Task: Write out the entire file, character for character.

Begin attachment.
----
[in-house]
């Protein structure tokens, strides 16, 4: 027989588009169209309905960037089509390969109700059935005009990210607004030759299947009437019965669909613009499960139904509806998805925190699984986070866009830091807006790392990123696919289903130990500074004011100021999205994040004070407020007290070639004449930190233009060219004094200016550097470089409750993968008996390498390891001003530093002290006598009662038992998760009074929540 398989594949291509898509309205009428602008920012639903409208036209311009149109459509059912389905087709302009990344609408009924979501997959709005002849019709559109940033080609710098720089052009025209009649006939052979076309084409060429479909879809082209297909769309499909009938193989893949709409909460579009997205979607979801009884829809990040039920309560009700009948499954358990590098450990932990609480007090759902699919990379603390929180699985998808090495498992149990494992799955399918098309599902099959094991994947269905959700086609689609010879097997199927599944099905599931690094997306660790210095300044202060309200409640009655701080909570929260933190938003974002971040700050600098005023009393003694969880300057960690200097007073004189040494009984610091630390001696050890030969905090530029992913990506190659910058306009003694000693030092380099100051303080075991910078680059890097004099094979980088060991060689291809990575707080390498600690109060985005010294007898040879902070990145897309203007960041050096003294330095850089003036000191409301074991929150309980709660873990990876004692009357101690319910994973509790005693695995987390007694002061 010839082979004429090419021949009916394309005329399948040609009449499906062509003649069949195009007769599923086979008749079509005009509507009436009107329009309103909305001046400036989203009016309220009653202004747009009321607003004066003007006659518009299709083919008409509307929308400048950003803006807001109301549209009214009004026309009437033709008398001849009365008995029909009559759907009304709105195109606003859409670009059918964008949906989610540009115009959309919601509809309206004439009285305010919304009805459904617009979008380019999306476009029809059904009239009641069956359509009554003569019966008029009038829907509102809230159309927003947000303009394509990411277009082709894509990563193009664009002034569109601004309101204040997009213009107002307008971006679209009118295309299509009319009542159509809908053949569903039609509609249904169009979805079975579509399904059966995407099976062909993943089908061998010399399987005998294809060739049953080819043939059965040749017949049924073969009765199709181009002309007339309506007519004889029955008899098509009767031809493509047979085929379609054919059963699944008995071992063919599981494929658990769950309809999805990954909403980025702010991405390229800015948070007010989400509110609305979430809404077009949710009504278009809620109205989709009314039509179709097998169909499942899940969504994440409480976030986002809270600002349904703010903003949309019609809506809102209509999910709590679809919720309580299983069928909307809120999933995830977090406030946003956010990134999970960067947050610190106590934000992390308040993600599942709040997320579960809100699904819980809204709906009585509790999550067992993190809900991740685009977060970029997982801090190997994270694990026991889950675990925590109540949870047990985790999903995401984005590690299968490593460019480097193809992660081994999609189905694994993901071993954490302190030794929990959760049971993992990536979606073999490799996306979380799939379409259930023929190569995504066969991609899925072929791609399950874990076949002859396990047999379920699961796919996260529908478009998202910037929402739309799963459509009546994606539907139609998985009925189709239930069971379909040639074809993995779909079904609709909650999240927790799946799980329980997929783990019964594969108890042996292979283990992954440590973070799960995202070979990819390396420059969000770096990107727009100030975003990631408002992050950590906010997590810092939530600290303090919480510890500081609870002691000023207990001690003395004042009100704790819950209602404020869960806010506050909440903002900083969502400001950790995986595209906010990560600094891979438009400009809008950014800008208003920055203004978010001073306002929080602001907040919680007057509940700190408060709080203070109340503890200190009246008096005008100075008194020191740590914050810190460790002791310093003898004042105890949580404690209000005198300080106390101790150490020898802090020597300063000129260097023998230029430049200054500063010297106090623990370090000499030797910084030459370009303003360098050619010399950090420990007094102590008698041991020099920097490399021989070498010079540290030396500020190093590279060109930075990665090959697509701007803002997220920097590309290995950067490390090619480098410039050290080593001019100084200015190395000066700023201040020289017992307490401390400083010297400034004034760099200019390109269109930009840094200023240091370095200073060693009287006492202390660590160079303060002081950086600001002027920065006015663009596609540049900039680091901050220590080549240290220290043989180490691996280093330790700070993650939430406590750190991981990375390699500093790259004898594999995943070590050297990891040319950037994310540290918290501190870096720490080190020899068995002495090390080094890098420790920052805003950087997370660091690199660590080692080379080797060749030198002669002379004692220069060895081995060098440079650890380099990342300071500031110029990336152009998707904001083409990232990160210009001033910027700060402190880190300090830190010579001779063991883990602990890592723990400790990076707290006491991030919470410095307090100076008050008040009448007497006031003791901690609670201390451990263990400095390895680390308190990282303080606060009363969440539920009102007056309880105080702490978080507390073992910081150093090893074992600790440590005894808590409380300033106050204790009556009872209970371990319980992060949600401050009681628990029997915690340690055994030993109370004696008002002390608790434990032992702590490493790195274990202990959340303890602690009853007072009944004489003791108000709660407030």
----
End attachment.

[in-house]
């Protein structure tokens, strides 16, 4: 027989588009169209309905960037089509390969109700059935005009990210607004030759299947009437019965669909613009499960139904509806998805925190699984986070866009830091807006790392990123696919289903130990500074004011100021999205994040004070407020007290070639004449930190233009060219004094200016550097470089409750993968008996390498390891001003530093002290006598009662038992998760009074929540 398989594949291509898509309205009428602008920012639903409208036209311009149109459509059912389905087709302009990344609408009924979501997959709005002849019709559109940033080609710098720089052009025209009649006939052979076309084409060429479909879809082209297909769309499909009938193989893949709409909460579009997205979607979801009884829809990040039920309560009700009948499954358990590098450990932990609480007090759902699919990379603390929180699985998808090495498992149990494992799955399918098309599902099959094991994947269905959700086609689609010879097997199927599944099905599931690094997306660790210095300044202060309200409640009655701080909570929260933190938003974002971040700050600098005023009393003694969880300057960690200097007073004189040494009984610091630390001696050890030969905090530029992913990506190659910058306009003694000693030092380099100051303080075991910078680059890097004099094979980088060991060689291809990575707080390498600690109060985005010294007898040879902070990145897309203007960041050096003294330095850089003036000191409301074991929150309980709660873990990876004692009357101690319910994973509790005693695995987390007694002061 010839082979004429090419021949009916394309005329399948040609009449499906062509003649069949195009007769599923086979008749079509005009509507009436009107329009309103909305001046400036989203009016309220009653202004747009009321607003004066003007006659518009299709083919008409509307929308400048950003803006807001109301549209009214009004026309009437033709008398001849009365008995029909009559759907009304709105195109606003859409670009059918964008949906989610540009115009959309919601509809309206004439009285305010919304009805459904617009979008380019999306476009029809059904009239009641069956359509009554003569019966008029009038829907509102809230159309927003947000303009394509990411277009082709894509990563193009664009002034569109601004309101204040997009213009107002307008971006679209009118295309299509009319009542159509809908053949569903039609509609249904169009979805079975579509399904059966995407099976062909993943089908061998010399399987005998294809060739049953080819043939059965040749017949049924073969009765199709181009002309007339309506007519004889029955008899098509009767031809493509047979085929379609054919059963699944008995071992063919599981494929658990769950309809999805990954909403980025702010991405390229800015948070007010989400509110609305979430809404077009949710009504278009809620109205989709009314039509179709097998169909499942899940969504994440409480976030986002809270600002349904703010903003949309019609809506809102209509999910709590679809919720309580299983069928909307809120999933995830977090406030946003956010990134999970960067947050610190106590934000992390308040993600599942709040997320579960809100699904819980809204709906009585509790999550067992993190809900991740685009977060970029997982801090190997994270694990026991889950675990925590109540949870047990985790999903995401984005590690299968490593460019480097193809992660081994999609189905694994993901071993954490302190030794929990959760049971993992990536979606073999490799996306979380799939379409259930023929190569995504066969991609899925072929791609399950874990076949002859396990047999379920699961796919996260529908478009998202910037929402739309799963459509009546994606539907139609998985009925189709239930069971379909040639074809993995779909079904609709909650999240927790799946799980329980997929783990019964594969108890042996292979283990992954440590973070799960995202070979990819390396420059969000770096990107727009100030975003990631408002992050950590906010997590810092939530600290303090919480510890500081609870002691000023207990001690003395004042009100704790819950209602404020869960806010506050909440903002900083969502400001950790995986595209906010990560600094891979438009400009809008950014800008208003920055203004978010001073306002929080602001907040919680007057509940700190408060709080203070109340503890200190009246008096005008100075008194020191740590914050810190460790002791310093003898004042105890949580404690209000005198300080106390101790150490020898802090020597300063000129260097023998230029430049200054500063010297106090623990370090000499030797910084030459370009303003360098050619010399950090420990007094102590008698041991020099920097490399021989070498010079540290030396500020190093590279060109930075990665090959697509701007803002997220920097590309290995950067490390090619480098410039050290080593001019100084200015190395000066700023201040020289017992307490401390400083010297400034004034760099200019390109269109930009840094200023240091370095200073060693009287006492202390660590160079303060002081950086600001002027920065006015663009596609540049900039680091901050220590080549240290220290043989180490691996280093330790700070993650939430406590750190991981990375390699500093790259004898594999995943070590050297990891040319950037994310540290918290501190870096720490080190020899068995002495090390080094890098420790920052805003950087997370660091690199660590080692080379080797060749030198002669002379004692220069060895081995060098440079650890380099990342300071500031110029990336152009998707904001083409990232990160210009001033910027700060402190880190300090830190010579001779063991883990602990890592723990400790990076707290006491991030919470410095307090100076008050008040009448007497006031003791901690609670201390451990263990400095390895680390308190990282303080606060009363969440539920009102007056309880105080702490978080507390073992910081150093090893074992600790440590005894808590409380300033106050204790009556009872209970371990319980992060949600401050009681628990029997915690340690055994030993109370004696008002002390608790434990032992702590490493790195274990202990959340303890602690009853007072009944004489003791108000709660407030």